Passover is for the kids, right? Passover IS for the kids, isn’t it? My kids are teenagers, which means that they can shift from the Wise to the Wicked to the Simple to the oblivious child without notice. In fact, sometimes they can play more then one role at any given time. But I remember what it was like when they were younger. It can be a slog. Don’t get me started on the year when we hosted a Seder for ten. Four were under six, and my cousin and I were the only Jews. I was the Wicked Child before that night was over. All of this can be avoided if you use some Mussar wisdom to create a parent friendly seder.
Tip 1: Remember that Passover is for everyone, and act accordingly
As parents, we fall into the trap of making everything about the kids. Were we liberated from slavery in Egypt only to fall into bondage to our own children? One way to have a parent friendly Seder is to find something special for yourself. Put all the kids together at one end of the table, and all the adults at the other to experience some adult time. Or, if you are having a smallish Seder with family members, find a way to Honor your parents or elders. Your kids will be watching how you treat them. Dedicate one of the glasses of wine to your parents, and remember departed relatives who you love. This will help you feel a connection to your own past, which is both comforting and nurturing.
Tip 2: Eat early and often
I’ll put it out there. I am one of those hungry guys who doesn’t do well waiting for food. My father always told me that I had to wait to eat until we got through the Seder. I didn’t like it. Jews love food, but also practice food discipline. Keeping Kosher means many things to many people. To me it is about being mindful of what you put in your body. Mussar is about mindfully living your life. Because Passover is a time of joy, don’t sit there miserable and hungry, counting the pages until you get to the Hillel sandwich. Mindfully nibble on Matzah, and be sure to have a snack 30 minutes before the Seder begins.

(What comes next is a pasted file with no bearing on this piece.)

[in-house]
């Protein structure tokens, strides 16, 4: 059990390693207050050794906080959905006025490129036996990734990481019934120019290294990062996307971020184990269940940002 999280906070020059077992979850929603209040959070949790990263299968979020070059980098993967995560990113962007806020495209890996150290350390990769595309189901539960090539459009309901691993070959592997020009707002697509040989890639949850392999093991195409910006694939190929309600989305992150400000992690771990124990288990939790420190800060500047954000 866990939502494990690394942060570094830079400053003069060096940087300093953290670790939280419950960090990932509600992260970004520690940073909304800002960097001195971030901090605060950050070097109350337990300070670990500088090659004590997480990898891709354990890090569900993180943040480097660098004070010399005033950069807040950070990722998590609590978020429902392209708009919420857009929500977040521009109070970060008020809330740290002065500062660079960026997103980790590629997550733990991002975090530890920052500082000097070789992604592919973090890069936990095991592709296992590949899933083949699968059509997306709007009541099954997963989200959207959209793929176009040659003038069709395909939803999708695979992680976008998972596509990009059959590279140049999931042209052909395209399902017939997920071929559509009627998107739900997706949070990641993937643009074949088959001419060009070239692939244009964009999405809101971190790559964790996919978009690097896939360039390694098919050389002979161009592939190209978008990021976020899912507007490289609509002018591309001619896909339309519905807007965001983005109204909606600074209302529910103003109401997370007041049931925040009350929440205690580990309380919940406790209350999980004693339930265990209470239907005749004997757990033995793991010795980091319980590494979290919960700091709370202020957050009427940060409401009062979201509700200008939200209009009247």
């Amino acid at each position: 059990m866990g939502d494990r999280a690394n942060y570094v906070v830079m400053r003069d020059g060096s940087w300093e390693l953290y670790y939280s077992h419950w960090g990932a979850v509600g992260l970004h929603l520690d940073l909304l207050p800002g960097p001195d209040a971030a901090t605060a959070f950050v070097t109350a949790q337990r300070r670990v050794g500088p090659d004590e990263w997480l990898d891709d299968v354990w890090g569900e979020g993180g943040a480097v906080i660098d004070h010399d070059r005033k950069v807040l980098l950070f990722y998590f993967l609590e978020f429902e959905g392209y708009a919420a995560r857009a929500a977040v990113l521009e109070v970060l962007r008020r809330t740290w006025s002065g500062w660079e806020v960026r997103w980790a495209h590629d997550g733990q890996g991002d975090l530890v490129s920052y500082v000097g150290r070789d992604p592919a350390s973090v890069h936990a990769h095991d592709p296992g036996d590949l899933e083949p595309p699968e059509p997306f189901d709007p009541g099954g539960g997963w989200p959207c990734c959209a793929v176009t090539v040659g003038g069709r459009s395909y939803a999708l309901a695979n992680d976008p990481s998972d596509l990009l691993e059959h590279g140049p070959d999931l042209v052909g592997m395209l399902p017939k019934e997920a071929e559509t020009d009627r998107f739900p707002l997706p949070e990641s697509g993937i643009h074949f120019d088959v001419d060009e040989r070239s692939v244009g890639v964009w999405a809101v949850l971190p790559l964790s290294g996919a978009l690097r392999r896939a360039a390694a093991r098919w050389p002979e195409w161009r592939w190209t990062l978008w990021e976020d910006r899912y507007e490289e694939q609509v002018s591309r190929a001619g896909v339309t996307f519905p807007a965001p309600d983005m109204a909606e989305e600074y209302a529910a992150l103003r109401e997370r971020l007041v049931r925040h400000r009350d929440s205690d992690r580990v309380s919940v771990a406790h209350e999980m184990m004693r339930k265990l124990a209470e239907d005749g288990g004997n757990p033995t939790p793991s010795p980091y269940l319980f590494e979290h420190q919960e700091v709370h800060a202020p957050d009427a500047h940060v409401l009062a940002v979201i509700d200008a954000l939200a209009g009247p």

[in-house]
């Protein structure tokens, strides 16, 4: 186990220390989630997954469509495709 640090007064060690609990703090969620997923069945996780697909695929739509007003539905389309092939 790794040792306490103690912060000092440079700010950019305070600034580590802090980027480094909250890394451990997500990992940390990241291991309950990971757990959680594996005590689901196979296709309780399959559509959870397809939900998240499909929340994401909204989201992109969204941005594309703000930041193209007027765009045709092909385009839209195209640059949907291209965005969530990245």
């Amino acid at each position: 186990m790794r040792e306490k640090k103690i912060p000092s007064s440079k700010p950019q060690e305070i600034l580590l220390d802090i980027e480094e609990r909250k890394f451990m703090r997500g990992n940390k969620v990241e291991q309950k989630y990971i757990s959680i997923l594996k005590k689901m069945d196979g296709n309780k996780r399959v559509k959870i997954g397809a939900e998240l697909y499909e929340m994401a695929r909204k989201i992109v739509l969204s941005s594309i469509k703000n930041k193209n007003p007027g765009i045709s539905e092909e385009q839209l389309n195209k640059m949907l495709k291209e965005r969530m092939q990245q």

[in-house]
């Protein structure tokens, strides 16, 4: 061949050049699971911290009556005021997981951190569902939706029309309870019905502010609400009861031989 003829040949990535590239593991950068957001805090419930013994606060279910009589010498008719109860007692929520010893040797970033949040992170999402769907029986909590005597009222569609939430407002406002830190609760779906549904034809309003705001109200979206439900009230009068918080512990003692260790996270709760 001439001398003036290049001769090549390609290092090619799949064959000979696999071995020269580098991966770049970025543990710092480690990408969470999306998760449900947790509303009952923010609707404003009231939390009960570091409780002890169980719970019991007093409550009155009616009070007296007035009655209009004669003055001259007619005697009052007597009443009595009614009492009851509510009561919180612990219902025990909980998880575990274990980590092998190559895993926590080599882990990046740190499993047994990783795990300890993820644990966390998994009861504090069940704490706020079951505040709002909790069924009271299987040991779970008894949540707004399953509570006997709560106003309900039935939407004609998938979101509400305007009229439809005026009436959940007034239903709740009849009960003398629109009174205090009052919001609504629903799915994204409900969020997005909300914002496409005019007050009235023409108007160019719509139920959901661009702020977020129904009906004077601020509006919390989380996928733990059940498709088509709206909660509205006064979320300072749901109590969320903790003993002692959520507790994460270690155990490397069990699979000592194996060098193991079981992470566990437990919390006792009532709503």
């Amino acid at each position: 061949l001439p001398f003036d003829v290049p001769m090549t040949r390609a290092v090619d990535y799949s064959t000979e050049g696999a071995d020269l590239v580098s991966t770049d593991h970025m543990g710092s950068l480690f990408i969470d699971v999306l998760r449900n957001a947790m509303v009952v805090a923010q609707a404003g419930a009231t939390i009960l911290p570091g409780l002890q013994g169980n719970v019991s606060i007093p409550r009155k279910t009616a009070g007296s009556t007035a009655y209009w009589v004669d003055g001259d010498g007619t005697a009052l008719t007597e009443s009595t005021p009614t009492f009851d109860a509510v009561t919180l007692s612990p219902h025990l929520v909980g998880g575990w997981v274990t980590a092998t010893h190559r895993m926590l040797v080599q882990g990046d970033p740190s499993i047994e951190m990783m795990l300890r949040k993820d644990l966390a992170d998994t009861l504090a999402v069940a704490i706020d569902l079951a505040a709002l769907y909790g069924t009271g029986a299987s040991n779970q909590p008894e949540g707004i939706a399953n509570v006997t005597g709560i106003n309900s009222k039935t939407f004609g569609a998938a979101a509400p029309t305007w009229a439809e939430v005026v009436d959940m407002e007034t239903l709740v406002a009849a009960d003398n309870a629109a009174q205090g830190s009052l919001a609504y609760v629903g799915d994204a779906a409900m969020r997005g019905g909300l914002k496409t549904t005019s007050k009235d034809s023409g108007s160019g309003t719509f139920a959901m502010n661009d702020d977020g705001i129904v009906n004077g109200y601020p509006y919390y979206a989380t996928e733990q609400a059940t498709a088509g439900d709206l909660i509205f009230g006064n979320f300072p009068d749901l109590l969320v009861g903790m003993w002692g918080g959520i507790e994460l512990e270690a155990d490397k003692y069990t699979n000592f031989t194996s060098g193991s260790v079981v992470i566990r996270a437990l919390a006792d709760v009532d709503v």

Tip 3: Sing Dayenu with gusto
I am not a Dayenu fan. When I was a kid I wasn’t a fan. If you watch the beginning of this Maccabeats video, you’ll see what it was like for me to sing Dayenu. The kids are falling asleep, and the parents are trying to put a good face on it. Yet as the video goes on, this amazing a cappella group does each verse of the song in a radically different music style. The costumes and locations change to match. The message – Dayenu is whatever we make of it. The Soul Trait of Enthusiasm teaches that we should go about life with energy and focus. There is no point just phoning it in – it is a wasted opportunity to live life to the fullest.
Rabbi Nachman of Breslov said “Get into the habit of singing a tune. It will give you new life and fill you with joy.” Many people feel self conscious about their singing. (Have you ever noticed that this has little to do with how good a voice people have? Some people with terrible voices love to sing out loud, while unrequited opera singers are self conscious). If you have a terrible voice, think of the stories your kids can tell. “My mom has a terrible voice. But every Seder, she sang Dayenu at the top of her lungs.”
And why Dayenu? It is about the soul trait of Gratitude. You may be unsure of the Divinity, and not have any idea what Mana in the desert is all about. However, we all have many wonderful things in our lives that we take for granted. Friends, family, our own bed to sleep in, clean air to breathe. Just once a year, sing Gratitude at the top of your lungs.
Tip 4: Try one parent friendly seder tip that makes you uncomfortable
What do you think if these tips? One or more may put you out of your comfort zone. If that is the case, give it a try anyway. Passover is about spiritual liberation. It wasn’t easy for our ancestors to just pack up and cross the desert. To grow we need to allow ourselves to be vulnerable. Let the joy of the Seder carry you just a bit farther than you would normally go.
You just might find yourself a step closer to the Promised Land.
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